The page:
Feature

IT cost cuts fund change at Barnsley

Barnsley Council has begun work on the first of a series of business transformation projects that it plans to fund from back-office efficiencies created by an outsourcing deal.

The South Yorkshire council is implementing a Hyperwave content management system in a project that will cost between £2m and £3m over 12 months.

The project is being paid for out of the annual £7.2m that Barnsley pays to joint venture company TCL, which is co-owned by the metropolitan borough council and French systems integrator Bull Information Systems.

Barnsley signed a £72m, 10-year contract with TCL in July. Under the deal, TCL manages all of the council’s IT services including its desktops, server estate and applications, and is paid a flat rate of £7.2m a year.

However, the cost of providing IT services in the contract is expected to drop to £5.8m over time, and the extra money is being used to supply the council with a series of transformational projects.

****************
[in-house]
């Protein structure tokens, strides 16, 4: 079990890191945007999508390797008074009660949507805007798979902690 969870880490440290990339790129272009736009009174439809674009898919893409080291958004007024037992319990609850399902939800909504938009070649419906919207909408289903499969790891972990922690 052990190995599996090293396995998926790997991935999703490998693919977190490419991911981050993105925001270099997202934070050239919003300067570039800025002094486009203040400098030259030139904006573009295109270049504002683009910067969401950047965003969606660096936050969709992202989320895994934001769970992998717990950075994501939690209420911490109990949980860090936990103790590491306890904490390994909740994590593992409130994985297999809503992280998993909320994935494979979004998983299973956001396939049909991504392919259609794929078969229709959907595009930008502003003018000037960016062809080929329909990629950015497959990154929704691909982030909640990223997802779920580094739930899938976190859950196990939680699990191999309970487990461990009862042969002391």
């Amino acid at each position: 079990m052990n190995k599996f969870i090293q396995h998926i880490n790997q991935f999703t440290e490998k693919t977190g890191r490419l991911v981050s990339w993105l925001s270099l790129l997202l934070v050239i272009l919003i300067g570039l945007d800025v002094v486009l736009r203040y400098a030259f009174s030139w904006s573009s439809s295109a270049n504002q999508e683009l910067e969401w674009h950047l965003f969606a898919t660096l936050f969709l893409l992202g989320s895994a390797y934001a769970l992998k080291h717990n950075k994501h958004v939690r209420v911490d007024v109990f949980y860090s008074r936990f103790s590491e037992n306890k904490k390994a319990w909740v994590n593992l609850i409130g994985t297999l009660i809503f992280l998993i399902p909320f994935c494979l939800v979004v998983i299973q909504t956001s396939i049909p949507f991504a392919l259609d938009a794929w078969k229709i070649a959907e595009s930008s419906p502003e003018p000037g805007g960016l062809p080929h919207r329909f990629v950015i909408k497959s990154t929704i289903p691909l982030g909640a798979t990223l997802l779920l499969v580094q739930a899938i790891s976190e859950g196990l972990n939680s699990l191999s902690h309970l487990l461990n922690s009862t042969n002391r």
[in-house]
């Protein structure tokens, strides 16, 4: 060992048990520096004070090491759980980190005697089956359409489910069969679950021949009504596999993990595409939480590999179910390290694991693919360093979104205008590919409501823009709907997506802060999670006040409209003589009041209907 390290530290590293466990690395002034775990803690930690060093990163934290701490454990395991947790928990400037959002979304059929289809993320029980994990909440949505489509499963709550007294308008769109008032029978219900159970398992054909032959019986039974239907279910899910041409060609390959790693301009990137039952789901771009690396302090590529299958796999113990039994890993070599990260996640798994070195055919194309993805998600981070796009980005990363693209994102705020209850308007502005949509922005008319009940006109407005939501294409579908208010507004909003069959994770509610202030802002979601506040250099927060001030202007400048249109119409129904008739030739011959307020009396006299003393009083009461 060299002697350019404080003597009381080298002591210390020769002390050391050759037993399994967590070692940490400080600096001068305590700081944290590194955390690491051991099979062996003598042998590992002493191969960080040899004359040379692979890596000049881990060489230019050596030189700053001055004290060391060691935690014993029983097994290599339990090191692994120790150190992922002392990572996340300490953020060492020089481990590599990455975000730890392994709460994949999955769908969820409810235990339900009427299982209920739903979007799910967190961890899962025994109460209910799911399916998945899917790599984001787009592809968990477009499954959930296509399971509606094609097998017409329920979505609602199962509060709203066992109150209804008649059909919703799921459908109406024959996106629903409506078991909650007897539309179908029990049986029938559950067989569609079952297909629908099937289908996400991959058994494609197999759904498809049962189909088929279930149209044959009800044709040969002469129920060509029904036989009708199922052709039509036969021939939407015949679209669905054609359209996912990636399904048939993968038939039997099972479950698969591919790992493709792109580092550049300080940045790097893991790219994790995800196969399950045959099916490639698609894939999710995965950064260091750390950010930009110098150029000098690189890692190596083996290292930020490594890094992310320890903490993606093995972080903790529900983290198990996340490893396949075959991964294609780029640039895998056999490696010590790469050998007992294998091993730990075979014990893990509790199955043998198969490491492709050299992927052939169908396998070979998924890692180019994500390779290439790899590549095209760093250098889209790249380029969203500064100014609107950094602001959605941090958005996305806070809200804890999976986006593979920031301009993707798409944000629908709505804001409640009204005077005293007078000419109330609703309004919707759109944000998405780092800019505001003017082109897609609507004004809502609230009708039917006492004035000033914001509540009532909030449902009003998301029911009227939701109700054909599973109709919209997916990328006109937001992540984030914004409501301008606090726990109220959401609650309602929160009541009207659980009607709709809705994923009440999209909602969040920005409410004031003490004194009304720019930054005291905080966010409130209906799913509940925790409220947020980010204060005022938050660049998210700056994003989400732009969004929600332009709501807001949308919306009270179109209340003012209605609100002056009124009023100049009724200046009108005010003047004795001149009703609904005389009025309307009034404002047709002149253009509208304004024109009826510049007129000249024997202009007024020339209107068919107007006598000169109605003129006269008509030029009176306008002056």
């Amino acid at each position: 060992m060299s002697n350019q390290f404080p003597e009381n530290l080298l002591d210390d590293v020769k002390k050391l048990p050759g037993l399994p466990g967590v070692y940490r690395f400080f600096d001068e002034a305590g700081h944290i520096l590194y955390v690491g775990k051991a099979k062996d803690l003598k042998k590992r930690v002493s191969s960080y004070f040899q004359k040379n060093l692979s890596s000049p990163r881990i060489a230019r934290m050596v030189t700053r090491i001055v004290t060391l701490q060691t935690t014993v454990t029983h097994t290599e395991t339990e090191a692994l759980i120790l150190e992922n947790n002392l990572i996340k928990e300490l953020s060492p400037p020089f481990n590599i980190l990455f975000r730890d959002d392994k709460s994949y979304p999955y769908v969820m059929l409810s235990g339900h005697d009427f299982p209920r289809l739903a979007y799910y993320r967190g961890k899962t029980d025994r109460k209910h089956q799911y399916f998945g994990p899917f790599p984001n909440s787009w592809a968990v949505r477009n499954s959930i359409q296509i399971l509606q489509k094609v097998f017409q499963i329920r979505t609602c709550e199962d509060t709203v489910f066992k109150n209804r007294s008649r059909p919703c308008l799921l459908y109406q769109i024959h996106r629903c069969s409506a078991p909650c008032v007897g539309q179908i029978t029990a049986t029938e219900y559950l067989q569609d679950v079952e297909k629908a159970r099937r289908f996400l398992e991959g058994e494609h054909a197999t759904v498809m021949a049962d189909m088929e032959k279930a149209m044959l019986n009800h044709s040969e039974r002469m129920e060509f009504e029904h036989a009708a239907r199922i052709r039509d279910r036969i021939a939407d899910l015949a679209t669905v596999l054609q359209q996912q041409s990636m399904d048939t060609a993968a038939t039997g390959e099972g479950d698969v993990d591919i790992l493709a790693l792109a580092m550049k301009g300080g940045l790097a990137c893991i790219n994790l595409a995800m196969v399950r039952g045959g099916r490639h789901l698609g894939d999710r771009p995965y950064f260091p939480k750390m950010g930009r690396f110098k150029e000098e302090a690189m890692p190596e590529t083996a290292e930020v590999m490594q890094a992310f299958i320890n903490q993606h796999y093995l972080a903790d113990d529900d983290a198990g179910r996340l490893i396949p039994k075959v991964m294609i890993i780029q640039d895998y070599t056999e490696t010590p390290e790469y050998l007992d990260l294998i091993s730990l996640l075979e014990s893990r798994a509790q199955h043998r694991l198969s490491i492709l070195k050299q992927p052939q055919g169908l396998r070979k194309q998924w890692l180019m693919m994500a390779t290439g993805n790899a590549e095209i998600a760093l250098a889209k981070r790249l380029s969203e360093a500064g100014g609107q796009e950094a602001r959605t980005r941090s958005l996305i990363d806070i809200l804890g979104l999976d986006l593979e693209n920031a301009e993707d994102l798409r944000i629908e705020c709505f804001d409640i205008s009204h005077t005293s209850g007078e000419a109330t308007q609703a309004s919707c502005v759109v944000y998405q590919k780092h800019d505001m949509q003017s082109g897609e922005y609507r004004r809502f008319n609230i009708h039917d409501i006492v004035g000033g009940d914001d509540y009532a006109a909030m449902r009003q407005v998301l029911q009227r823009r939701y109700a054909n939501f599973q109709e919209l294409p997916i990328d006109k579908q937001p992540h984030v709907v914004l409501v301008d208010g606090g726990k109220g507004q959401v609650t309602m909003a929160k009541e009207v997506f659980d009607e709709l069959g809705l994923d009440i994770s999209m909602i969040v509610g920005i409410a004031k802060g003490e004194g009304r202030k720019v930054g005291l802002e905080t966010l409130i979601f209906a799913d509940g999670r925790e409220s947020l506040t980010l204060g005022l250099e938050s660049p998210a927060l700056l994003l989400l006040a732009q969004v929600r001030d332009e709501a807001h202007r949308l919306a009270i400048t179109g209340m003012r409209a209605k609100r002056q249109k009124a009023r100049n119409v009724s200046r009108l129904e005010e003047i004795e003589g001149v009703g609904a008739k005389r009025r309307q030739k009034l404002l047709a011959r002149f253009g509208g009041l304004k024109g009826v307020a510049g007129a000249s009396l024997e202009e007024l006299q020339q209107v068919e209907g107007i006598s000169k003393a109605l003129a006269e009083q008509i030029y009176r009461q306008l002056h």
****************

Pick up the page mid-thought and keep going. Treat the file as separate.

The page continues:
Barnsley’s assistant chief executive Ken Rutt, who has responsibility for IT, said, “We have identified three broad phases for the content management system: implementation in the post room, introducing a corporate document management system, and enabling collaborative working.”

Council officers said they decided to set up a shared services centre to run the business transformation projects, rather than award the contract to another council, because they wanted to keep IT jobs in Barnsley. Some 106 jobs have been outsourced to TCL, and Bull is contractually committed to hiring a further 86 local people over the life of the contract.

Rutt said, “The last thing we wanted to do was take 106 jobs out of the local economy and send them to another council.”

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This was first published in November 2006

 

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